Selfishness on refugees has brought EU ‘to its knees’

‘Paralysis and ambivalence’ threatening Europe’s future

The “ruinously selfish” behaviour of some member states towards refugees has brought the European Union to its knees, former attorney general Peter Sutherland has said.  Photograph: Aidan Crawley

The “ruinously selfish” behaviour of some member states towards refugees has brought the European Union to its knees, former attorney general Peter Sutherland has said. Photograph: Aidan Crawley

 

The “ruinously selfish” behaviour of some member states towards refugees has brought the European Union to its knees, former attorney general Peter Sutherland has said.

In a sharp denunciation of Europe’s failures on migration and social integration, Mr Sutherland, who is special representative to the United Nations secretary general for migration, said political “paralysis and ambivalence” was threatening the future of the EU and resulting in the rise of xenophobic and racist parties.

With a population of 508 million, the EU should have had no insuperable problem welcoming even a million refugees “had the political leadership of the member states wanted to do so and had the effort been properly organised,” Mr Sutherland said. “But instead, ruinously selfish behaviour by some member states has brought the EU to its knees.”

There were several “honourable exceptions”, most notably German chancellor Angela Merkel, who he described as “a heroine” for showing openness and generosity towards refugees.

Mr Sutherland made the remarks in the Littleton memorial lecture, which was broadcast on RTÉ radio on St Stephen’s Day.

More than a million refugees and migrants arrived in the EU by land and sea in 2015, according to the International Organisation for Migration, making this the worst crisis of forced displacement on the continent since the second World War. Half of those arriving were Syrians fleeing a conflict that has left almost 250,000 people dead and displaced half the country’s pre-war population.

A European Commission plan to use quotas to relocate asylum seekers arriving in southeastern Europe was adopted in the autumn against strong opposition from several states, including Hungary, Poland and the Czech Republic. Slovakia said it would take in only a few hundred refugees, and they would have to be Christians.

Mr Sutherland said the razor and barbed wire fences being erected on the Hungarian border to keep out migrants and refugees “are not just tragic but they are also particularly ironic, as Hungarians were for so long confined by the Iron Curtain.” He recalled that in 1956, after their failed revolution, 200,000 Hungarian refugees were immediately given protection throughout Europe and elsewhere.

“Yet now, prime minister Viktor Orbán is the most intransigent and vociferous opponent of taking refugees in the EU.”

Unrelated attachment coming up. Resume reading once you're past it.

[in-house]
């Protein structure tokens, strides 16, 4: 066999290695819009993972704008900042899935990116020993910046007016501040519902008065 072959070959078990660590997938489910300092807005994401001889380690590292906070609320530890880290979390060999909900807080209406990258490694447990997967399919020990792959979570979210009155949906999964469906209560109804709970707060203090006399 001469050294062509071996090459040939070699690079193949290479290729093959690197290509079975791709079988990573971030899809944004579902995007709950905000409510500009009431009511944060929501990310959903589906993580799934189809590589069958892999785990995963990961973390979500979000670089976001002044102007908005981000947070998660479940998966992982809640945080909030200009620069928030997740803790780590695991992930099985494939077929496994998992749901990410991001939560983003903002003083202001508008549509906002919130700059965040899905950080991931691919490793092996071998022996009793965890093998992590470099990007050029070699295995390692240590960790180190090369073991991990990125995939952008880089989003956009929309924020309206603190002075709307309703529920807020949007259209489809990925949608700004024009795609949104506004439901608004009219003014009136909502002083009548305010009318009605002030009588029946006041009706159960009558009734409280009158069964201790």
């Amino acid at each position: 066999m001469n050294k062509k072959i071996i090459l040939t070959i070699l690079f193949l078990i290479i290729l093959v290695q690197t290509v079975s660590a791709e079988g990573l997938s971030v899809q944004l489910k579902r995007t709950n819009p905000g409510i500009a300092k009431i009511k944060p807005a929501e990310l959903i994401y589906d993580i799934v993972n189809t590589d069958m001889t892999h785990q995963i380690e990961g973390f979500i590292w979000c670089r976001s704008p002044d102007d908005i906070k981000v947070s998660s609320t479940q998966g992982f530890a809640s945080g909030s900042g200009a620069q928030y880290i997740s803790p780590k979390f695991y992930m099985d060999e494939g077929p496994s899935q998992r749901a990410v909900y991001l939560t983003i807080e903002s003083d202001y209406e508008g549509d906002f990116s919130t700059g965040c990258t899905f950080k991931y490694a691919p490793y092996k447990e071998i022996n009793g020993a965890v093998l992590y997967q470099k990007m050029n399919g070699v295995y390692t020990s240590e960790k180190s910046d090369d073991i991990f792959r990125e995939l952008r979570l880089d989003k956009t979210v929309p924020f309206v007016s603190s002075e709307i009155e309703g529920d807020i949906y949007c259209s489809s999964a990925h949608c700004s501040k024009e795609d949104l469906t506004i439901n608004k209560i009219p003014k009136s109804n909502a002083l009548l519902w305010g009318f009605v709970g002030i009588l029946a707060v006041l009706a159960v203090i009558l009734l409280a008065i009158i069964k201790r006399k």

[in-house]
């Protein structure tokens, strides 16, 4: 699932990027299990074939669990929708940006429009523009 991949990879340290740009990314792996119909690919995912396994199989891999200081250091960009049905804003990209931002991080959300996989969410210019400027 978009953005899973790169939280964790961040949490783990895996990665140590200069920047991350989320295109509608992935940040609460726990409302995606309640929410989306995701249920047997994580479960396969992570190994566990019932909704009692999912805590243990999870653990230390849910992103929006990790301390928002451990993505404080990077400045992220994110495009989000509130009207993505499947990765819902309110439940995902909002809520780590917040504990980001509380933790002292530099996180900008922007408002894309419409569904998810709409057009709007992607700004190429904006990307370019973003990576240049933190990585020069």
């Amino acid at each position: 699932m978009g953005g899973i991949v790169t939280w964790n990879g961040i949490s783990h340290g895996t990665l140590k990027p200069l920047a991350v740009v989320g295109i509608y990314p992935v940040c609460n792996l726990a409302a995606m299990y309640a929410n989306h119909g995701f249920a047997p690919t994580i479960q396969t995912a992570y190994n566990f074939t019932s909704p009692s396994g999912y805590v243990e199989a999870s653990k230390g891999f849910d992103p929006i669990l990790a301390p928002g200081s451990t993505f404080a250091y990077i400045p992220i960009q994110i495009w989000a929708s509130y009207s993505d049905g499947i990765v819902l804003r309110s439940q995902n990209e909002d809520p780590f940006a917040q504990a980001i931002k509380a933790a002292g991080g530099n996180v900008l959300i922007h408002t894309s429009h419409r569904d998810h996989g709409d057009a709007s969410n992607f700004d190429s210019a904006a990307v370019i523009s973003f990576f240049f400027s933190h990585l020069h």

Mr Sutherland accused some heads of government of “stoking up prejudice” by speaking of barring Muslim migrants and said the absence of EU agreement on a refugee-sharing scheme meant a Europe of internal borders was increasingly likely to become a reality across the continent.

“This is a tragedy. Tension between member states is inevitably going to grow because of the great differences among them in their attitudes towards refugees,” he said.

“It is hardly surprising that Germans, who will take about a million refugees this year, and who have promised to take 500,000 annually for the next few years, should be outraged by, for example, the United Kingdom’s paltry offer of 20,000 places over five years - and this by a country that has only resettled 252 Syrian refugees since the conflict began.”

On the way forward, Mr Sutherland said EU member states would be wise to take a “bold step” towards a single European border agency and, eventually, a single European asylum agency. Europe had to properly fund organisations such as the World Food Programme, which was feeding refugees in sprawling camps in Jordan, Lebanon and Turkey.

He said it was immoral that the only pathway Europe offered to desperate refugees to access protection was to cross the perilous Mediterranean at great cost and risk of death. “We must offer safe passage for those we ultimately will accept,” he said.

“How can we, for example, reject Muslin refugees fleeing ISIS and leave them to die on beaches or in frozen rivers in the Balkans? How can we lock them into camps? It is worth recalling that ISIS considers refugees fleeing Syria and Iraq as the worst kinds of traitors to their cause of building a modern-day Caliphate so they cannot go back.”

Mr Sutherland added that evidence of ghettoisation of Muslim communities in some countries should act as an incentive to put real effort and resources into integrated education.